4. The camera apparatus according to claim 1, wherein
the camera apparatus comprises one of the plural types of camera modules whose shapes are different from each other whereby the inclination angle in the vertical direction of the optical axis is changed, in a state where the camera apparatus is mounted on the windshield, to configure at least part of the adjustment structure.
5. The camera apparatus according to claim 1, wherein
the camera apparatus comprises one of the plural types of brackets whose shapes are different from each other whereby the inclination angle in the vertical direction of the optical axis is changed, in a state where the camera apparatus is mounted on the windshield, to configure at least part of the adjustment structure.
6. The camera apparatus according to claim 1, wherein
the camera module includes a holder holding the lens and a camera board on which an image sensor is mounted, and
the holder and the camera board have shapes whose relative position is adjusted in a state where the holder and the camera board are joined to each other, and are fixed to each other with an adhesive.
7. A camera apparatus comprising:
at least one bracket that is fixed to a windshield of a vehicle from a vehicle interior side;
at least one camera case that is fixed to the bracket;
at least one camera module that is fixed to the camera case and includes a lens; and
a hood, wherein
the camera apparatus detects a position of an object present ahead of the vehicle,
the object includes a lane and another vehicle,
information on the object acquired by the camera apparatus is used for at least one of lane departure alarm control, light control, and collision avoidance control,
the camera apparatus further comprises an adjustment structure for completing adjustment of an inclination angle in a vertical direction of an optical axis of the lens with respect to the windshield by the time when the camera case is completely fixed to the bracket,
a top surface of the camera case includes a plurality of surfaces having different inclination angles,
the lens is disposed in the vicinity of one of the plurality of surfaces which is close to the windshield,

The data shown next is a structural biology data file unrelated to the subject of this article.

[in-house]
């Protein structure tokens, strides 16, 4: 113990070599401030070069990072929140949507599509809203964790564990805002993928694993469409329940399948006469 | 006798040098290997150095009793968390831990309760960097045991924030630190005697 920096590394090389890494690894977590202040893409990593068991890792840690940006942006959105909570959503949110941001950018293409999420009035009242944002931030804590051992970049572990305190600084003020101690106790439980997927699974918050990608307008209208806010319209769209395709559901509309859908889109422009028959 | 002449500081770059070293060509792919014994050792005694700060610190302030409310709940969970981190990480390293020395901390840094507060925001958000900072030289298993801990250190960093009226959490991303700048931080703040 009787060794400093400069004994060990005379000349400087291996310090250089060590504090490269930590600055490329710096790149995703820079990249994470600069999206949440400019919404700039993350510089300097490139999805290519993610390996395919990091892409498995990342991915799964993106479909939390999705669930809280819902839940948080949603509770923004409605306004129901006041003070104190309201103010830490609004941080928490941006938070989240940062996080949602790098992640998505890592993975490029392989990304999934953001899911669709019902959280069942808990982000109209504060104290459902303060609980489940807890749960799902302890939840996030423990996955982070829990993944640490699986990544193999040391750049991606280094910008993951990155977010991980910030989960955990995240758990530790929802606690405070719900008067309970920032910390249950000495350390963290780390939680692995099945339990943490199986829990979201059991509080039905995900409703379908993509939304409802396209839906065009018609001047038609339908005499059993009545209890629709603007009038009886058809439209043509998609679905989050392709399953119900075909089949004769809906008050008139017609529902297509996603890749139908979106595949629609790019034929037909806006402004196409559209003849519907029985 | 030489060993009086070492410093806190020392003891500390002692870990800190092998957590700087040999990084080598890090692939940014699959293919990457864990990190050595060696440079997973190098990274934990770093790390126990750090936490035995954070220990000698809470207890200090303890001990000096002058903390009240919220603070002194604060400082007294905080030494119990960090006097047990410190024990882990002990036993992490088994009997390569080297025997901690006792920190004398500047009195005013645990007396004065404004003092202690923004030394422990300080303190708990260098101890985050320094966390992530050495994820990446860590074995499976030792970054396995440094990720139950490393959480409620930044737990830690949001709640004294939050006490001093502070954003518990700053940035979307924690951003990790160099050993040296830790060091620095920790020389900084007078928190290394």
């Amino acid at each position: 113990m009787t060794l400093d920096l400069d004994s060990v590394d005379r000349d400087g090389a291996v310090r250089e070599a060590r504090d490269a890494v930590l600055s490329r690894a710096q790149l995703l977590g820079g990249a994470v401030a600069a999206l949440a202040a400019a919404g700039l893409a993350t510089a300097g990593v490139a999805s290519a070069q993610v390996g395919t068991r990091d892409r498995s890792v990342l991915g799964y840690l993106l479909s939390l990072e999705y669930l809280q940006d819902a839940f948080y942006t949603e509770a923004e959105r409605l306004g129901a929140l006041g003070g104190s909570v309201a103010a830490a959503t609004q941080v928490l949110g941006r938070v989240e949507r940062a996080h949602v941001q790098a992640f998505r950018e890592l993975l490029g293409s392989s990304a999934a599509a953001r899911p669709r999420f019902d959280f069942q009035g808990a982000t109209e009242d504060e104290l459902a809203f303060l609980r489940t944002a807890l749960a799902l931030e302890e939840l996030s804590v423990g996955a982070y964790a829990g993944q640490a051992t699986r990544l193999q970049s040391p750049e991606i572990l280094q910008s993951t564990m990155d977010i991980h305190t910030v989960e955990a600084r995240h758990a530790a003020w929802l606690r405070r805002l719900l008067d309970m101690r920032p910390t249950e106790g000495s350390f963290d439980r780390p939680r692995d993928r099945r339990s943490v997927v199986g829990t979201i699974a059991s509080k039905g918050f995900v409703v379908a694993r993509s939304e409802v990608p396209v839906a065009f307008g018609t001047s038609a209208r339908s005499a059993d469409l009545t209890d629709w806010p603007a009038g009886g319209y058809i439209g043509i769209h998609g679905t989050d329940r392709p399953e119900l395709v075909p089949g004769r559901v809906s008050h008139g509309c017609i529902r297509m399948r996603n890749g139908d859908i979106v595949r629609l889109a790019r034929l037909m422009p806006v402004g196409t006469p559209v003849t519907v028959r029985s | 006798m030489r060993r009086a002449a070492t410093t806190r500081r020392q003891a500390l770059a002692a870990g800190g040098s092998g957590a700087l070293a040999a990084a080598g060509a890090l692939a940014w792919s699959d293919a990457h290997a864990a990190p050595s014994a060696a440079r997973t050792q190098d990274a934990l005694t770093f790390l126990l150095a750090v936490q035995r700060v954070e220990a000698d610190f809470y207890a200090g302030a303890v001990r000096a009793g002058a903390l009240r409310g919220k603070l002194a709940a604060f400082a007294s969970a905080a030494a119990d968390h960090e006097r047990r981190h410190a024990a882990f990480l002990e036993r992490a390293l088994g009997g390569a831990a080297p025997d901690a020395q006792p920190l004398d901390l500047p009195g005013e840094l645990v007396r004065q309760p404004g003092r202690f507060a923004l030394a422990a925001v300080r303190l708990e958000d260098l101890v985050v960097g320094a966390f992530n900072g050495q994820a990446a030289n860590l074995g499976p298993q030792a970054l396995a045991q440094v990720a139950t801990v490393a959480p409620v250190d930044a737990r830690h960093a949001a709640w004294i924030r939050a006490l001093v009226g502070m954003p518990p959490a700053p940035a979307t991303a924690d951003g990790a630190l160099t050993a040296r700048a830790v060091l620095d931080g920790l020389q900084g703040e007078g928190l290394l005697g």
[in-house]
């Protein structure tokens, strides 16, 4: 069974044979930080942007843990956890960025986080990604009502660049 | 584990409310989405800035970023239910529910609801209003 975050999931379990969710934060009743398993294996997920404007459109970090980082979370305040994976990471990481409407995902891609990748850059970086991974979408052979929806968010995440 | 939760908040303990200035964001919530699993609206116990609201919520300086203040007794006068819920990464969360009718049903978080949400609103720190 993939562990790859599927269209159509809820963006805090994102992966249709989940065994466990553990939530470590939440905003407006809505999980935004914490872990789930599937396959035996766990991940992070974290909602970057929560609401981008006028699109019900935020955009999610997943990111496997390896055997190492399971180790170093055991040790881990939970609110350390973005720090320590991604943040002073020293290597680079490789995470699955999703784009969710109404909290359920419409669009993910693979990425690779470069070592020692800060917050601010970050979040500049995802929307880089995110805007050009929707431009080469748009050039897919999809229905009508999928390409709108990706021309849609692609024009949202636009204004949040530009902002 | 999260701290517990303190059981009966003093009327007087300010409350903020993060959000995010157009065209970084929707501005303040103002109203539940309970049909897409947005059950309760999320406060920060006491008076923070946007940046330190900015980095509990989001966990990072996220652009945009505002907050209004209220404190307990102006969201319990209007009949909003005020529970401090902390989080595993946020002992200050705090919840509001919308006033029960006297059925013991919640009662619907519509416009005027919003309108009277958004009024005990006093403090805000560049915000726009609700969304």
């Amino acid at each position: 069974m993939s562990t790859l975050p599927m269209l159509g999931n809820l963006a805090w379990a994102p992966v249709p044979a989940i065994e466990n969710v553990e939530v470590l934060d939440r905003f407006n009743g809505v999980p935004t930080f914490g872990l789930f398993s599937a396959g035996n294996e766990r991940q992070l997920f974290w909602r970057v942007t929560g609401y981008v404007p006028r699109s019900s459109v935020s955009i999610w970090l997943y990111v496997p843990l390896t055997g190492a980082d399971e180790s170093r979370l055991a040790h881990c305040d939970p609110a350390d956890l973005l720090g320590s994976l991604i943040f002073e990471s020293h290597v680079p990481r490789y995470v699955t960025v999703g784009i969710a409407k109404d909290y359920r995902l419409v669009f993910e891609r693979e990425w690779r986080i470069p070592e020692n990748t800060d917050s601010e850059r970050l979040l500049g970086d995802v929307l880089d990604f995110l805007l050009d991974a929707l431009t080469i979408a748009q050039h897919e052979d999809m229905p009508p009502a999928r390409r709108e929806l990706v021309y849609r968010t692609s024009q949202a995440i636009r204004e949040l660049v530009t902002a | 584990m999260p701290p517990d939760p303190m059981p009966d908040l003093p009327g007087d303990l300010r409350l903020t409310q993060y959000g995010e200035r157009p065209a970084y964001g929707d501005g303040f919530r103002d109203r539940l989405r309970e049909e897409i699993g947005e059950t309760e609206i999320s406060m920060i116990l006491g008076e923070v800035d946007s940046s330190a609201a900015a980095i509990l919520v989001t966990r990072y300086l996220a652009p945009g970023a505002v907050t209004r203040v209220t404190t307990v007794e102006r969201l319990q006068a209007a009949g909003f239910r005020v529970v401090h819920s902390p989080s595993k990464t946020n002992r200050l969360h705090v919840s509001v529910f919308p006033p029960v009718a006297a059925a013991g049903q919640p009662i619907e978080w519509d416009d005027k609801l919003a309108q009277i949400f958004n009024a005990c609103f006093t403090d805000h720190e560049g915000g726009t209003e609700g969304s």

the camera apparatus includes a signal processing board that processes an image signal acquired by the camera module,
a camera board included in the camera module and the signal processing board are disposed so as to cross each other at an angle,
the signal processing board is provided with an opening into which at least part of the camera module is inserted,
the plurality of surfaces include a first surface that is positioned in front of the camera module in a front-rear direction of the vehicle, a second surface that extends upward from a rear end of the first surface, and a third surface that extends rearward from an upper end of the second surface,
the first surface has a recess, and
the hood has a portion, which corresponds to the recess of the first surface, and is nested into the recess of the first surface.
8. A method for producing a camera apparatus that is attached to a windshield of a vehicle, the camera apparatus including a holder holding a lens, a camera board on which an image sensor is mounted, and a camera case, the method comprising the steps of:
applying an adhesive continuously between the holder and the camera case and between the holder and the camera board which have shapes for adjusting a relative position between the holder and the camera board in a state where the holder and the camera board are joined to each other,
adjusting, after the application, orientation of the holder with respect to the camera case and a relative position between the holder and the camera board by a rotation holding section, which is a part of the camera case, for holding the holder so as to rotate with respect to the camera case, and
fixing, after the adjustment, the holder and the camera case to each other and the holder and the camera board to each other by hardening the adhesive.
US15/139,189 2015-04-28 2016-04-26 Windshield-mounted camera apparatus and adjuster Active 2036-09-04 US10077008B2 (en)

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DE102016207073A1 (en) 2016-11-03
JP2016203952A (en) 2016-12-08
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US20160318458A1 (en) 2016-11-03
JP6421691B2 (en) 2018-11-14